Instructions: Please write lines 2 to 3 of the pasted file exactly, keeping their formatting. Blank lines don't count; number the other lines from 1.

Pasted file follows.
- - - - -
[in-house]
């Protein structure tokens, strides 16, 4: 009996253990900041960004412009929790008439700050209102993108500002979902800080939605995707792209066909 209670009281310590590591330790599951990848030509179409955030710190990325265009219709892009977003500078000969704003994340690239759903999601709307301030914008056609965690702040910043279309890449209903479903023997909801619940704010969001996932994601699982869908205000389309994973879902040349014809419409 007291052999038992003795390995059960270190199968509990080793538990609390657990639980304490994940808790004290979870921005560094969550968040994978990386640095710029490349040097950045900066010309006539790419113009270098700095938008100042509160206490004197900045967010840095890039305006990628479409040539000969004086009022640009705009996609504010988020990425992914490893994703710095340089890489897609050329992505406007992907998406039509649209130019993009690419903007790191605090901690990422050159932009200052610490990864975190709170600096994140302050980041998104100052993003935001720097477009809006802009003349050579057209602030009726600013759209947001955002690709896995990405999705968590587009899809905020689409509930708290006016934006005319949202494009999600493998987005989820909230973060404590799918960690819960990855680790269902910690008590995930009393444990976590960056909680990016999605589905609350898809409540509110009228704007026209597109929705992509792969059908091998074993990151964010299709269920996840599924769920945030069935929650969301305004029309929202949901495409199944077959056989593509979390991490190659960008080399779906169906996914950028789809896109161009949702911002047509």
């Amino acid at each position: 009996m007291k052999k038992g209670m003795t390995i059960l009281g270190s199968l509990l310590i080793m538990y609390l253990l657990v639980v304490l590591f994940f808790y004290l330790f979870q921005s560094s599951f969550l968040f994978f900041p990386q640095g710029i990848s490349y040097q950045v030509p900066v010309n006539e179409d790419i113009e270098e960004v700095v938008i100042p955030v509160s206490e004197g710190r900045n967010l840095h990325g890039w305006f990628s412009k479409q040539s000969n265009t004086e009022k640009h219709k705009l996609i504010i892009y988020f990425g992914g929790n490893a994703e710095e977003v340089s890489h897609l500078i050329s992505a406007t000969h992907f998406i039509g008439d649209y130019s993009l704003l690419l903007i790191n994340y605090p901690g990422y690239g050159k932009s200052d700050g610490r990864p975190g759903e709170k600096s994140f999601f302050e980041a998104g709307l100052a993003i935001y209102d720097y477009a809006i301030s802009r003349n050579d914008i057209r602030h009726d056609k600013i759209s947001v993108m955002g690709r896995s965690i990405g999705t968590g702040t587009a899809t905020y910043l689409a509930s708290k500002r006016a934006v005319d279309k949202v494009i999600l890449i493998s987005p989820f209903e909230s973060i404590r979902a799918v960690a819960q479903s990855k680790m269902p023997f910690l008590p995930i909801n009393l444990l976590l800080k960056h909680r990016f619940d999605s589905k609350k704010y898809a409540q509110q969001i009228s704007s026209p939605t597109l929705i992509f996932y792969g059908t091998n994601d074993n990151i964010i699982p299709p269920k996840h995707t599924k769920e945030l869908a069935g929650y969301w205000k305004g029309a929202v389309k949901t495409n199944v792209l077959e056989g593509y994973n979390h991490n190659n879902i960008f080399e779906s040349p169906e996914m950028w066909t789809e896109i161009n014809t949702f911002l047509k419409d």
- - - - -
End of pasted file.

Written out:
């Protein structure tokens, strides 16, 4: 009996253990900041960004412009929790008439700050209102993108500002979902800080939605995707792209066909 209670009281310590590591330790599951990848030509179409955030710190990325265009219709892009977003500078000969704003994340690239759903999601709307301030914008056609965690702040910043279309890449209903479903023997909801619940704010969001996932994601699982869908205000389309994973879902040349014809419409 007291052999038992003795390995059960270190199968509990080793538990609390657990639980304490994940808790004290979870921005560094969550968040994978990386640095710029490349040097950045900066010309006539790419113009270098700095938008100042509160206490004197900045967010840095890039305006990628479409040539000969004086009022640009705009996609504010988020990425992914490893994703710095340089890489897609050329992505406007992907998406039509649209130019993009690419903007790191605090901690990422050159932009200052610490990864975190709170600096994140302050980041998104100052993003935001720097477009809006802009003349050579057209602030009726600013759209947001955002690709896995990405999705968590587009899809905020689409509930708290006016934006005319949202494009999600493998987005989820909230973060404590799918960690819960990855680790269902910690008590995930009393444990976590960056909680990016999605589905609350898809409540509110009228704007026209597109929705992509792969059908091998074993990151964010299709269920996840599924769920945030069935929650969301305004029309929202949901495409199944077959056989593509979390991490190659960008080399779906169906996914950028789809896109161009949702911002047509």
């Amino acid at each position: 009996m007291k052999k038992g209670m003795t390995i059960l009281g270190s199968l509990l310590i080793m538990y609390l253990l657990v639980v304490l590591f994940f808790y004290l330790f979870q921005s560094s599951f969550l968040f994978f900041p990386q640095g710029i990848s490349y040097q950045v030509p900066v010309n006539e179409d790419i113009e270098e960004v700095v938008i100042p955030v509160s206490e004197g710190r900045n967010l840095h990325g890039w305006f990628s412009k479409q040539s000969n265009t004086e009022k640009h219709k705009l996609i504010i892009y988020f990425g992914g929790n490893a994703e710095e977003v340089s890489h897609l500078i050329s992505a406007t000969h992907f998406i039509g008439d649209y130019s993009l704003l690419l903007i790191n994340y605090p901690g990422y690239g050159k932009s200052d700050g610490r990864p975190g759903e709170k600096s994140f999601f302050e980041a998104g709307l100052a993003i935001y209102d720097y477009a809006i301030s802009r003349n050579d914008i057209r602030h009726d056609k600013i759209s947001v993108m955002g690709r896995s965690i990405g999705t968590g702040t587009a899809t905020y910043l689409a509930s708290k500002r006016a934006v005319d279309k949202v494009i999600l890449i493998s987005p989820f209903e909230s973060i404590r979902a799918v960690a819960q479903s990855k680790m269902p023997f910690l008590p995930i909801n009393l444990l976590l800080k960056h909680r990016f619940d999605s589905k609350k704010y898809a409540q509110q969001i009228s704007s026209p939605t597109l929705i992509f996932y792969g059908t091998n994601d074993n990151i964010i699982p299709p269920k996840h995707t599924k769920e945030l869908a069935g929650y969301w205000k305004g029309a929202v389309k949901t495409n199944v792209l077959e056989g593509y994973n979390h991490n190659n879902i960008f080399e779906s040349p169906e996914m950028w066909t789809e896109i161009n014809t949702f911002l047509k419409d």